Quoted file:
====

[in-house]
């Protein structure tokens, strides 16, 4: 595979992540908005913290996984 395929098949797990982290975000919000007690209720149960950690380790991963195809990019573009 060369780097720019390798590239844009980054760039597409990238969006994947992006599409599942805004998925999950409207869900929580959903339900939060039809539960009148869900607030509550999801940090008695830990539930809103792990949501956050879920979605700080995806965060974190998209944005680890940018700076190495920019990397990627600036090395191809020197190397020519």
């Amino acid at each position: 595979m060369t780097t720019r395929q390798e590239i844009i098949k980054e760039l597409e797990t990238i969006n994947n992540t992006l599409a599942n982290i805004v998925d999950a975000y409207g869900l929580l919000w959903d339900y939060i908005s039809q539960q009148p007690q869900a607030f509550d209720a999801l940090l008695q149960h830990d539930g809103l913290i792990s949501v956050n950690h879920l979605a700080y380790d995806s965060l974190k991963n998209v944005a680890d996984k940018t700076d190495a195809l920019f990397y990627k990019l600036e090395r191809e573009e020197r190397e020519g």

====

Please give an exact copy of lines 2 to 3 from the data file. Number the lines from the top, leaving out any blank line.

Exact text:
């Protein structure tokens, strides 16, 4: 595979992540908005913290996984 395929098949797990982290975000919000007690209720149960950690380790991963195809990019573009 060369780097720019390798590239844009980054760039597409990238969006994947992006599409599942805004998925999950409207869900929580959903339900939060039809539960009148869900607030509550999801940090008695830990539930809103792990949501956050879920979605700080995806965060974190998209944005680890940018700076190495920019990397990627600036090395191809020197190397020519």
């Amino acid at each position: 595979m060369t780097t720019r395929q390798e590239i844009i098949k980054e760039l597409e797990t990238i969006n994947n992540t992006l599409a599942n982290i805004v998925d999950a975000y409207g869900l929580l919000w959903d339900y939060i908005s039809q539960q009148p007690q869900a607030f509550d209720a999801l940090l008695q149960h830990d539930g809103l913290i792990s949501v956050n950690h879920l979605a700080y380790d995806s965060l974190k991963n998209v944005a680890d996984k940018t700076d190495a195809l920019f990397y990627k990019l600036e090395r191809e573009e020197r190397e020519g």